First publishedon www.AggBusiness.com
Global demand for hydraulic cement is forecast to rise 5.3% a year to 4.3billion tonnes, valued at US$335 (€250billion), by 2015, according to industry research firm The Freedonia Group
Gains will be fuelled by rising investments in infrastructure among the developing countries of the world, driven by economic growth and increasing per capita income levels. Additionally, US-based Freedonia claim that a rebound in cement demand in industrialized markets such as the US and Western Europe will further spur cement sales.
However, gains in demand until 2015 are said to not be as substantial as those between 2005 and 2010, mainly due to a deceleration in China’s cement consumption.
Freedonia said China accounted for 56% of world cement demand in 2010. The country’s demand for cement is forecast to climb 4.9% per year until 2015 to 2.35billion tonnes.
The US will post the strongest individual country demand gains, according to Freedonia, of 9.4% annually until 2015. Increases will be stimulated by a robust recovery in residential construction spending, which will post growth of more than 13% annually until 2015. Non-residential building construction activity in the US is also predicted to rise after a period of decline, and non-building construction growth will accelerate, further bolstering overall cement sales.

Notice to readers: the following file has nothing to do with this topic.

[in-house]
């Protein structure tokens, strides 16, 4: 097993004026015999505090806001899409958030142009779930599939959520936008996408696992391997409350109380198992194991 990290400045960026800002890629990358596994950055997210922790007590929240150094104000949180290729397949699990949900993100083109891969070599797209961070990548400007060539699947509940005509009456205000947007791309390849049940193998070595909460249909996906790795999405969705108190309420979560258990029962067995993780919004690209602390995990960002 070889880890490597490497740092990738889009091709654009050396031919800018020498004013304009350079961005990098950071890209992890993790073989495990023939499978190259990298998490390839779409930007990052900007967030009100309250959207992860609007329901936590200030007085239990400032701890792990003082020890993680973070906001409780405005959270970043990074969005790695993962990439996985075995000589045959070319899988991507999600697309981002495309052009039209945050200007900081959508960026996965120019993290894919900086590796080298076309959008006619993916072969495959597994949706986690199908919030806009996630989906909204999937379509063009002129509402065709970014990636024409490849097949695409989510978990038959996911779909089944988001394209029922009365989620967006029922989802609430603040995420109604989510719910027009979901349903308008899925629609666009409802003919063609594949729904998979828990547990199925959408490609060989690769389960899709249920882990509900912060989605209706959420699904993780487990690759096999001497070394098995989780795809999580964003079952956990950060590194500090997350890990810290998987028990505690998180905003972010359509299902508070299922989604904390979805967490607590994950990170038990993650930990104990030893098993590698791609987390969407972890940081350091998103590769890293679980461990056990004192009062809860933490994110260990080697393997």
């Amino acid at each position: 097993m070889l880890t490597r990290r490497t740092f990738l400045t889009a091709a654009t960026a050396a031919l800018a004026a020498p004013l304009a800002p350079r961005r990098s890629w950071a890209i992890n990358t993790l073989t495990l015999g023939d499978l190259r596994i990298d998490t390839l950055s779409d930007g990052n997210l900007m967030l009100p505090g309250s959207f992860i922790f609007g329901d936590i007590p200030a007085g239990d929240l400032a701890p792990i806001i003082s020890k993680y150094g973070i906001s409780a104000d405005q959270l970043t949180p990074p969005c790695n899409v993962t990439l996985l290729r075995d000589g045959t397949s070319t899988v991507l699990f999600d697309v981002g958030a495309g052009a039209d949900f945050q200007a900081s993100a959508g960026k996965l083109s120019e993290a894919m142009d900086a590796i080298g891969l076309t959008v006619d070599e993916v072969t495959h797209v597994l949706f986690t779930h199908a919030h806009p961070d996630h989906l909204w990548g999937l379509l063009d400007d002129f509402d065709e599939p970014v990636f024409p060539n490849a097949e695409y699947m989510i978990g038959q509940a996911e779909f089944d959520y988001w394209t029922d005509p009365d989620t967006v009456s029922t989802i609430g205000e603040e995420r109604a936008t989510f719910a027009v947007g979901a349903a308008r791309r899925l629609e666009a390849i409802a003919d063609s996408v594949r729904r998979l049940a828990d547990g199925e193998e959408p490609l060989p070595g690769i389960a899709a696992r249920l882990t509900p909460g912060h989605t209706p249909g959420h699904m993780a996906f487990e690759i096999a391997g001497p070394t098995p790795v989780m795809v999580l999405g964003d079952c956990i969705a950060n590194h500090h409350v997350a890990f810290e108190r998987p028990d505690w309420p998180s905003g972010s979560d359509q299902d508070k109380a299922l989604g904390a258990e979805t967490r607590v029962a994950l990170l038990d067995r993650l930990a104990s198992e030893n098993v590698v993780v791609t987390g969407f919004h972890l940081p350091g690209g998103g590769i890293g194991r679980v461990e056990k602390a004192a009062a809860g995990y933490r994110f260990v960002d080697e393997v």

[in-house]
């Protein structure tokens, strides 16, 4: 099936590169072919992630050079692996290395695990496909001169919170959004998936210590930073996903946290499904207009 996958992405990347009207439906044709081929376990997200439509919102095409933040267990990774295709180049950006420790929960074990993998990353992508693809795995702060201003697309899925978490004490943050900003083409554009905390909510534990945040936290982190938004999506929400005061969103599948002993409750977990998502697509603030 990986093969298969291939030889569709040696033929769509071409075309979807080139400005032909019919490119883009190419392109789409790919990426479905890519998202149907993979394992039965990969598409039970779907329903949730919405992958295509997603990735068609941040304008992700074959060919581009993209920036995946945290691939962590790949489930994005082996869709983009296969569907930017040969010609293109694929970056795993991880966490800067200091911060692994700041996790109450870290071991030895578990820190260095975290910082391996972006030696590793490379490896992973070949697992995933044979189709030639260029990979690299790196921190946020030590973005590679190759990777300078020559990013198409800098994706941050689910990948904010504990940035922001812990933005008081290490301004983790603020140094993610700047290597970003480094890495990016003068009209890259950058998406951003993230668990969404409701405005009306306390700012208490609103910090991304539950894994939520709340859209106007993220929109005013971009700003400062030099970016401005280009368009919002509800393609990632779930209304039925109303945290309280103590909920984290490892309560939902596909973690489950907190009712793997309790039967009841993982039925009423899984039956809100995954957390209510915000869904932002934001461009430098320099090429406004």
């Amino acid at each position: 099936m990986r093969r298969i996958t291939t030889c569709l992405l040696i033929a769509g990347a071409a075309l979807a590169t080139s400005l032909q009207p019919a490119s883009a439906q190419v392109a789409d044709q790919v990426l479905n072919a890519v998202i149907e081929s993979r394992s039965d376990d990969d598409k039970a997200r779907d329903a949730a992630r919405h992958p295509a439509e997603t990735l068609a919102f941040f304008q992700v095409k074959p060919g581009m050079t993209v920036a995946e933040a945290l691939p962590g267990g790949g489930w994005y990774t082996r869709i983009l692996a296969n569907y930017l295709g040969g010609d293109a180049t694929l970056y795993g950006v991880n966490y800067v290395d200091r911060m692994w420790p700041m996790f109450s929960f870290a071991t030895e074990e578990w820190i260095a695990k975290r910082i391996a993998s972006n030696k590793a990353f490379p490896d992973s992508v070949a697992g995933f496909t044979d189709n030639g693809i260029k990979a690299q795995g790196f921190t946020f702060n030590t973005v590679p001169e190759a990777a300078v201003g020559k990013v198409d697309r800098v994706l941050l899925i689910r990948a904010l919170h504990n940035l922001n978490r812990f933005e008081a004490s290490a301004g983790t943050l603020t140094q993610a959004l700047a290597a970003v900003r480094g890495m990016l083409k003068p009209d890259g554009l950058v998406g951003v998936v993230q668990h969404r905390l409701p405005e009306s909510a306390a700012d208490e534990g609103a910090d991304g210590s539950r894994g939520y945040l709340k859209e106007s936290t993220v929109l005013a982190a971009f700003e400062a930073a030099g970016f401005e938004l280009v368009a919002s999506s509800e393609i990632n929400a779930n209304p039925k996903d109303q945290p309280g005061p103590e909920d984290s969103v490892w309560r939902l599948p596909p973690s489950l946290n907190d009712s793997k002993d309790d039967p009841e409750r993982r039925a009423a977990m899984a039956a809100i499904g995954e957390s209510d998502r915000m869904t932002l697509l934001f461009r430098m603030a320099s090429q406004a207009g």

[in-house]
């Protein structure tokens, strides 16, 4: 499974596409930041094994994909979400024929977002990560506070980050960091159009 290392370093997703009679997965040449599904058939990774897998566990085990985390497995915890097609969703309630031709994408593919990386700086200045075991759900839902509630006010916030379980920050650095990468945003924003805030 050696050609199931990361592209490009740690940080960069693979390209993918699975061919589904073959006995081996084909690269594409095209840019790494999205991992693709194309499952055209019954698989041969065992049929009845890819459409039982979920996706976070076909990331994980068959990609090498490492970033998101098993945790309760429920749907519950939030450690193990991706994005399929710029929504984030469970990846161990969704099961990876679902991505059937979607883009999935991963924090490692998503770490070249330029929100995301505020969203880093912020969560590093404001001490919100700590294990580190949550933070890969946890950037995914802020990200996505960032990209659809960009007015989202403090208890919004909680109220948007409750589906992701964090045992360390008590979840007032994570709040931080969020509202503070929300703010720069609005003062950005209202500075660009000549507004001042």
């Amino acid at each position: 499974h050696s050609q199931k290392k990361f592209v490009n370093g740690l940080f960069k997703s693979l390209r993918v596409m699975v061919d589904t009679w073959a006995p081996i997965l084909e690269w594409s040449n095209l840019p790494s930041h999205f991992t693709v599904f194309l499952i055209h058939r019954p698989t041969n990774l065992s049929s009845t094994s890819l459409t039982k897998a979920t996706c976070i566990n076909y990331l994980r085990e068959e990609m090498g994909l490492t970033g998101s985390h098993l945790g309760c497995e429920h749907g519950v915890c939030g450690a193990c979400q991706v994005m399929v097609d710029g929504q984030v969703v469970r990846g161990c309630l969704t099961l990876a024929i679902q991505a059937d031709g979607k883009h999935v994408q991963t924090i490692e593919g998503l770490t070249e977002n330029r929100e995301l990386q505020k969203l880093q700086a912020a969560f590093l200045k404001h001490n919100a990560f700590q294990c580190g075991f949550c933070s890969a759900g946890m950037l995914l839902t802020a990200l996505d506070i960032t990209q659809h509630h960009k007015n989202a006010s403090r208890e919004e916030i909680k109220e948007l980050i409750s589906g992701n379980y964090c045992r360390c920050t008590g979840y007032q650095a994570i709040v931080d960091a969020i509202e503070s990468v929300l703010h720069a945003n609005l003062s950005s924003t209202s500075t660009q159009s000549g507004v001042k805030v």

Blended cement, the leading cement product type in 2010, is expected to continue to account for over 70% of all product consumption in 2015, benefiting from its typically lower costs and better environmental profile than straight portland cement.
Meanwhile, cement firms are said by Freedonia to be increasing the use of cementitious materials such as fly ash and blast furnace slag in their products, which reduces carbon dioxide emissions from the production of portland cement clinker. The type of cement used varies dramatically from country to country. For example, in China, more than 90% of demand is attributable to blended cement; whereas in the US, blended cement comprises less than 5% of demand.
Details of The Freedonia Group’s research are featured in the latest edition of World Cement magazine.
For more information: Corinne Gangloff at firstname.lastname@example.org